United Talent Agency

Elise Bellin, Librarian of the Islamic Resource Center, wrote this book review as part of an ongoing series that focuses on a range of books within the IRC collection as a service to the community.

Lubna and Pebble

Lubna and Pebble by Wendy Meddour, illustrated by Daniel Egnéus
ISBN: 9780525554165

We live in a world that we all wish were a little kinder, a little safer, a little less violent, and a whole lot more fair. The only way to arrive at that place is for people to reach outside of themselves, give of themselves, and share some kindness. At its core, that is the message of Lubna and Pebble.

Lubna is a young refugee girl from an unnamed country torn apart by war. When she finds herself in an unnamed refugee camp, simply referred to as “a world of tents,” she finds a beautiful white pebble and decides it’s her friend. She draws a smiley face on it and tells it all of her secrets, all of her dreams. A young boy arrives, named Amir. He is silent and friendless. He is all alone and needs compassion. Lubna befriends him and they do everything together, all the while making sure that Pebble knows it is still her best friend. When her father announces he has found them a home and it is time to leave the refugee camp, Lubna is conflicted. While she is joyful for a place of permanence and safety, she must leave a good friend. Her solution is a moment of true heart-warming tenderness. She takes her shoebox and places Pebble gently in it with the marker and gives it to Amir. She imparts the wisdom of the Pebble to him. If the Pebble gets worn and starts to look like it’s forgetting her, draw the smile back on. When Amir misses her, tell the Pebble everything. She knows that in doing so not only is she leaving two friends to comfort each other (even if one is a bit more imaginary), she is giving hope to a boy who needs it. Her kindness will make his life brighter.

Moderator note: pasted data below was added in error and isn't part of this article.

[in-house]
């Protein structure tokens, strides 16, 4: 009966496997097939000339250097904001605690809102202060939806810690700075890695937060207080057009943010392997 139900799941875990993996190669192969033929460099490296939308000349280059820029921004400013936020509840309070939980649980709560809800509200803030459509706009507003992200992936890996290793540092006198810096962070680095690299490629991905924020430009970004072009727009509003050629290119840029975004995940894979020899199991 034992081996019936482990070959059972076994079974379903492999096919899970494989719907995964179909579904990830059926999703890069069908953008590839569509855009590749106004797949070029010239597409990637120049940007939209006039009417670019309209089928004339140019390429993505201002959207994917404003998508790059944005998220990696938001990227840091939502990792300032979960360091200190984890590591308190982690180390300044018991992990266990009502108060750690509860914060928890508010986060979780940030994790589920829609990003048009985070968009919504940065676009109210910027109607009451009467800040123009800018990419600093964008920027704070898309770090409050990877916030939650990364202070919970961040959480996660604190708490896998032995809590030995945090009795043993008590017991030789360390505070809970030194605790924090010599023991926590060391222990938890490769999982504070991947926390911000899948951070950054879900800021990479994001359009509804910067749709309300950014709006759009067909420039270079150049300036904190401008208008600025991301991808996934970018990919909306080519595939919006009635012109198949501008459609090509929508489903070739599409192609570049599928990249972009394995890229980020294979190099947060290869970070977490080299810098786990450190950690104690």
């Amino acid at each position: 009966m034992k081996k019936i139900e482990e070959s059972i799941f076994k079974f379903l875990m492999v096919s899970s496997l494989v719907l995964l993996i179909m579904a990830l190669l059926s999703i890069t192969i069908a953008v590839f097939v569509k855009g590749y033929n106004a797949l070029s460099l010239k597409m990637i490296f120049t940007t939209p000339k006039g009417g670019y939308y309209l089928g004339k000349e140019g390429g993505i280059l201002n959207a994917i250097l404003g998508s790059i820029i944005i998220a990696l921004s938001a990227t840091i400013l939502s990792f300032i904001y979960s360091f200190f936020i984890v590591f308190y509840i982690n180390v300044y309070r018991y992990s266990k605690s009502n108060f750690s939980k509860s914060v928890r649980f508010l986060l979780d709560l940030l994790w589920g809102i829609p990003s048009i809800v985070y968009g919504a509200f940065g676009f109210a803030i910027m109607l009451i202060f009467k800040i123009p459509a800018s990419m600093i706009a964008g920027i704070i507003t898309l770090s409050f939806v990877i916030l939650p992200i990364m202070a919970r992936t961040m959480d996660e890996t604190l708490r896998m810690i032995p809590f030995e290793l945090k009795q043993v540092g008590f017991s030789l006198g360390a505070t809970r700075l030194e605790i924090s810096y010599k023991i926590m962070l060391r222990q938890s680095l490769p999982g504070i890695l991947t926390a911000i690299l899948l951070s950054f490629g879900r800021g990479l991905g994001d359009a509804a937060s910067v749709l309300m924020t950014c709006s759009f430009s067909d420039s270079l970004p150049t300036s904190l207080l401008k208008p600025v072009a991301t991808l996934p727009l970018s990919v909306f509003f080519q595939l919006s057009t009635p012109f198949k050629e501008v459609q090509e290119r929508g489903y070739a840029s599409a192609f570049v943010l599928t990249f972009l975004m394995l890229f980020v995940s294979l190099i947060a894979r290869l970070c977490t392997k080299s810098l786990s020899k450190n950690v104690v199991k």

Told in short, easy to understand sentences, Lubna and Pebble is drawn in unbound watercolor, pastel, and charcoal images. What I mean is that the images are not drawn with outlines. I’ve heard the technique described as “drawing with value instead of line.” Another way to look at it is that boundaries and borders limit. Her message is without borders and so the images follow suit. It is the innate kindness personified. When combined with the overwhelming blues and occasional crimsons, we get the feeling of calm in the midst of uncertainty, of safety and kindness in a world that can sometimes be unfair. What a powerful message that is for a child in need of solace.

Founded in 2010, the Islamic Resource Center (IRC) is the first Islamic public lending library in Wisconsin. The IRC aims to provide resources to educators, students, health professionals, interfaith groups, and any members of the Milwaukee community that want an accurate understanding of the Islamic faith, its practices, and its people.